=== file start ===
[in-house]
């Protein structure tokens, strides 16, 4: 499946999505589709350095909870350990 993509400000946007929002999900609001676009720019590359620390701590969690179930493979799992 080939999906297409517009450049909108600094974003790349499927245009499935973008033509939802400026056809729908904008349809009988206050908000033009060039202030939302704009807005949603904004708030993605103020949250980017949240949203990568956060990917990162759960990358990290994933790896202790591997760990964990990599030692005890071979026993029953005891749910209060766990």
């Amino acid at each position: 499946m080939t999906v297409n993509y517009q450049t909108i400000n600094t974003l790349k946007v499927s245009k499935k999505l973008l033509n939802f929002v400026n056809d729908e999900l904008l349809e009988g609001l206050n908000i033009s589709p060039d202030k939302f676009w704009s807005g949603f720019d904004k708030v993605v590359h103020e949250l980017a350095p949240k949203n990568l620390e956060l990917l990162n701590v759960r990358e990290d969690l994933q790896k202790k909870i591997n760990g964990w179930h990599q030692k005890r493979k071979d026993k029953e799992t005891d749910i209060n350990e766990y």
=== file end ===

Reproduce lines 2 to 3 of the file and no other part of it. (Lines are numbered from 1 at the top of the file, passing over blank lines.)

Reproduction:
């Protein structure tokens, strides 16, 4: 499946999505589709350095909870350990 993509400000946007929002999900609001676009720019590359620390701590969690179930493979799992 080939999906297409517009450049909108600094974003790349499927245009499935973008033509939802400026056809729908904008349809009988206050908000033009060039202030939302704009807005949603904004708030993605103020949250980017949240949203990568956060990917990162759960990358990290994933790896202790591997760990964990990599030692005890071979026993029953005891749910209060766990």
């Amino acid at each position: 499946m080939t999906v297409n993509y517009q450049t909108i400000n600094t974003l790349k946007v499927s245009k499935k999505l973008l033509n939802f929002v400026n056809d729908e999900l904008l349809e009988g609001l206050n908000i033009s589709p060039d202030k939302f676009w704009s807005g949603f720019d904004k708030v993605v590359h103020e949250l980017a350095p949240k949203n990568l620390e956060l990917l990162n701590v759960r990358e990290d969690l994933q790896k202790k909870i591997n760990g964990w179930h990599q030692k005890r493979k071979d026993k029953e799992t005891d749910i209060n350990e766990y």